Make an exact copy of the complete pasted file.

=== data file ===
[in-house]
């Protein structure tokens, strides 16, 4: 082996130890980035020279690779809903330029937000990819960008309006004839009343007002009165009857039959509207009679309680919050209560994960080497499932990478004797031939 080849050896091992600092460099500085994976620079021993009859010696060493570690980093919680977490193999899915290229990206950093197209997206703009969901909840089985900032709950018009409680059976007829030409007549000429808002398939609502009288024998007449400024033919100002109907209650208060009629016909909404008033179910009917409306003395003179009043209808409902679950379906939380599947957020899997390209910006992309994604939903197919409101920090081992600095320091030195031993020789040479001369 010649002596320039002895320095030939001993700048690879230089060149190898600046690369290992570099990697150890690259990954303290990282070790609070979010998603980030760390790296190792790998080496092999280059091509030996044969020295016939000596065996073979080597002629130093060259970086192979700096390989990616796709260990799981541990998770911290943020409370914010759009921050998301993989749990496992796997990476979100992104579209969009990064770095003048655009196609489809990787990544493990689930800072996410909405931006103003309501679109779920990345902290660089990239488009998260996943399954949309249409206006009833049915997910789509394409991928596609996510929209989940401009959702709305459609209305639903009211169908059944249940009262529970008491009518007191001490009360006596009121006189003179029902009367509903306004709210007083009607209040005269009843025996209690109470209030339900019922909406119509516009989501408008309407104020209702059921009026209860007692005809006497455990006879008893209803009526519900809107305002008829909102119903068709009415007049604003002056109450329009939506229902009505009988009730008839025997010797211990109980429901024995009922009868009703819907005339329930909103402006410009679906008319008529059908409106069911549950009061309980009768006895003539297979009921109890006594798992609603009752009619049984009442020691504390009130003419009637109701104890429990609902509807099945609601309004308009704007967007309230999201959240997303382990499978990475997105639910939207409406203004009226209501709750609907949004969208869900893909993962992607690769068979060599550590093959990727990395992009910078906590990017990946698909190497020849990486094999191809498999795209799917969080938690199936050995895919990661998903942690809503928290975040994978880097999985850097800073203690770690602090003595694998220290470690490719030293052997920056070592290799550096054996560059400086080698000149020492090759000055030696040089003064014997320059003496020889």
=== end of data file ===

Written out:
[in-house]
């Protein structure tokens, strides 16, 4: 082996130890980035020279690779809903330029937000990819960008309006004839009343007002009165009857039959509207009679309680919050209560994960080497499932990478004797031939 080849050896091992600092460099500085994976620079021993009859010696060493570690980093919680977490193999899915290229990206950093197209997206703009969901909840089985900032709950018009409680059976007829030409007549000429808002398939609502009288024998007449400024033919100002109907209650208060009629016909909404008033179910009917409306003395003179009043209808409902679950379906939380599947957020899997390209910006992309994604939903197919409101920090081992600095320091030195031993020789040479001369 010649002596320039002895320095030939001993700048690879230089060149190898600046690369290992570099990697150890690259990954303290990282070790609070979010998603980030760390790296190792790998080496092999280059091509030996044969020295016939000596065996073979080597002629130093060259970086192979700096390989990616796709260990799981541990998770911290943020409370914010759009921050998301993989749990496992796997990476979100992104579209969009990064770095003048655009196609489809990787990544493990689930800072996410909405931006103003309501679109779920990345902290660089990239488009998260996943399954949309249409206006009833049915997910789509394409991928596609996510929209989940401009959702709305459609209305639903009211169908059944249940009262529970008491009518007191001490009360006596009121006189003179029902009367509903306004709210007083009607209040005269009843025996209690109470209030339900019922909406119509516009989501408008309407104020209702059921009026209860007692005809006497455990006879008893209803009526519900809107305002008829909102119903068709009415007049604003002056109450329009939506229902009505009988009730008839025997010797211990109980429901024995009922009868009703819907005339329930909103402006410009679906008319008529059908409106069911549950009061309980009768006895003539297979009921109890006594798992609603009752009619049984009442020691504390009130003419009637109701104890429990609902509807099945609601309004308009704007967007309230999201959240997303382990499978990475997105639910939207409406203004009226209501709750609907949004969208869900893909993962992607690769068979060599550590093959990727990395992009910078906590990017990946698909190497020849990486094999191809498999795209799917969080938690199936050995895919990661998903942690809503928290975040994978880097999985850097800073203690770690602090003595694998220290470690490719030293052997920056070592290799550096054996560059400086080698000149020492090759000055030696040089003064014997320059003496020889």